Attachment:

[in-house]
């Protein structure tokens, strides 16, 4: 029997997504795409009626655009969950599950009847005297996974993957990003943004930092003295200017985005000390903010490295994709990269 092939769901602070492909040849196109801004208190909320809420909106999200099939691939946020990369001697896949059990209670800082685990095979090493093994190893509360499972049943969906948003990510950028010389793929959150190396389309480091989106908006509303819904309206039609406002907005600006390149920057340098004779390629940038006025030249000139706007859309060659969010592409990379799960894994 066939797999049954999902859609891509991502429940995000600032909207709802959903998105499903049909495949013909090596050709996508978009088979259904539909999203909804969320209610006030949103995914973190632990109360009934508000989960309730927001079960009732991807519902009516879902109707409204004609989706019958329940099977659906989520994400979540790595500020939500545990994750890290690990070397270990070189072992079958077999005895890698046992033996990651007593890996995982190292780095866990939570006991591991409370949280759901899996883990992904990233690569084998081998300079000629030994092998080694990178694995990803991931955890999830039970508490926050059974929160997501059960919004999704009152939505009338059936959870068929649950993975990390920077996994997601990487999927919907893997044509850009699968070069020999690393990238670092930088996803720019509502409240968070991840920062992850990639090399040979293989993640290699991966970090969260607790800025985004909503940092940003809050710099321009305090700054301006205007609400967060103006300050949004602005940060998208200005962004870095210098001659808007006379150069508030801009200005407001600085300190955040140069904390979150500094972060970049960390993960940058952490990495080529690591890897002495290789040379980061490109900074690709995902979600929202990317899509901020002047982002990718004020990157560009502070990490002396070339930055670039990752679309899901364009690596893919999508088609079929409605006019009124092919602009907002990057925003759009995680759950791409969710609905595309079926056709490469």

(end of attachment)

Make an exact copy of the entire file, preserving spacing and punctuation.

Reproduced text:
[in-house]
């Protein structure tokens, strides 16, 4: 029997997504795409009626655009969950599950009847005297996974993957990003943004930092003295200017985005000390903010490295994709990269 092939769901602070492909040849196109801004208190909320809420909106999200099939691939946020990369001697896949059990209670800082685990095979090493093994190893509360499972049943969906948003990510950028010389793929959150190396389309480091989106908006509303819904309206039609406002907005600006390149920057340098004779390629940038006025030249000139706007859309060659969010592409990379799960894994 066939797999049954999902859609891509991502429940995000600032909207709802959903998105499903049909495949013909090596050709996508978009088979259904539909999203909804969320209610006030949103995914973190632990109360009934508000989960309730927001079960009732991807519902009516879902109707409204004609989706019958329940099977659906989520994400979540790595500020939500545990994750890290690990070397270990070189072992079958077999005895890698046992033996990651007593890996995982190292780095866990939570006991591991409370949280759901899996883990992904990233690569084998081998300079000629030994092998080694990178694995990803991931955890999830039970508490926050059974929160997501059960919004999704009152939505009338059936959870068929649950993975990390920077996994997601990487999927919907893997044509850009699968070069020999690393990238670092930088996803720019509502409240968070991840920062992850990639090399040979293989993640290699991966970090969260607790800025985004909503940092940003809050710099321009305090700054301006205007609400967060103006300050949004602005940060998208200005962004870095210098001659808007006379150069508030801009200005407001600085300190955040140069904390979150500094972060970049960390993960940058952490990495080529690591890897002495290789040379980061490109900074690709995902979600929202990317899509901020002047982002990718004020990157560009502070990490002396070339930055670039990752679309899901364009690596893919999508088609079929409605006019009124092919602009907002990057925003759009995680759950791409969710609905595309079926056709490469």